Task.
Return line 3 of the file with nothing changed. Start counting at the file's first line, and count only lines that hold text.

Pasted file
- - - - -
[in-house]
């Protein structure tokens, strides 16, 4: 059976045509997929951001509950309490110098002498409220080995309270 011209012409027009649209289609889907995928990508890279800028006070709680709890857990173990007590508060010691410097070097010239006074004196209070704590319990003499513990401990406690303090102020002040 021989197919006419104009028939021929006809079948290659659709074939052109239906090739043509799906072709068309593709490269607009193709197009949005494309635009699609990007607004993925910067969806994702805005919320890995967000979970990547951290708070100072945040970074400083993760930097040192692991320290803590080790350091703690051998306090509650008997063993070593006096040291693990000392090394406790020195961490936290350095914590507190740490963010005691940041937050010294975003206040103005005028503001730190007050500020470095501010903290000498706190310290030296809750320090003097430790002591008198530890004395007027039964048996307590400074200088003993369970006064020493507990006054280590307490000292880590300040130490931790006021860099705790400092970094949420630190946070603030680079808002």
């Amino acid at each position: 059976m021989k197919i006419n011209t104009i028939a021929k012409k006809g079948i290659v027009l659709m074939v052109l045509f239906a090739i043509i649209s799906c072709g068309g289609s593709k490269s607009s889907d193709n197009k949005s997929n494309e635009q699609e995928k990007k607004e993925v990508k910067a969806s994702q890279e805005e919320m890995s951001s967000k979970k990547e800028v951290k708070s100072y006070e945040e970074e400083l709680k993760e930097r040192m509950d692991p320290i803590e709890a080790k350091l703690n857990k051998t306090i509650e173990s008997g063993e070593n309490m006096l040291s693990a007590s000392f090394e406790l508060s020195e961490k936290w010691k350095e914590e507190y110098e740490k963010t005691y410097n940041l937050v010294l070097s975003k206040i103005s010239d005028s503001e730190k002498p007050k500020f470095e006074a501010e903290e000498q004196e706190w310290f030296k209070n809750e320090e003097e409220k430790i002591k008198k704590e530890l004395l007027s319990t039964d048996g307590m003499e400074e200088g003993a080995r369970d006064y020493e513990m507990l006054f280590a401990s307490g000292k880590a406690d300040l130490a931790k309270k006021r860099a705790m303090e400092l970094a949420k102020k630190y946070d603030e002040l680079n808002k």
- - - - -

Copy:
């Amino acid at each position: 059976m021989k197919i006419n011209t104009i028939a021929k012409k006809g079948i290659v027009l659709m074939v052109l045509f239906a090739i043509i649209s799906c072709g068309g289609s593709k490269s607009s889907d193709n197009k949005s997929n494309e635009q699609e995928k990007k607004e993925v990508k910067a969806s994702q890279e805005e919320m890995s951001s967000k979970k990547e800028v951290k708070s100072y006070e945040e970074e400083l709680k993760e930097r040192m509950d692991p320290i803590e709890a080790k350091l703690n857990k051998t306090i509650e173990s008997g063993e070593n309490m006096l040291s693990a007590s000392f090394e406790l508060s020195e961490k936290w010691k350095e914590e507190y110098e740490k963010t005691y410097n940041l937050v010294l070097s975003k206040i103005s010239d005028s503001e730190k002498p007050k500020f470095e006074a501010e903290e000498q004196e706190w310290f030296k209070n809750e320090e003097e409220k430790i002591k008198k704590e530890l004395l007027s319990t039964d048996g307590m003499e400074e200088g003993a080995r369970d006064y020493e513990m507990l006054f280590a401990s307490g000292k880590a406690d300040l130490a931790k309270k006021r860099a705790m303090e400092l970094a949420k102020k630190y946070d603030e002040l680079n808002k």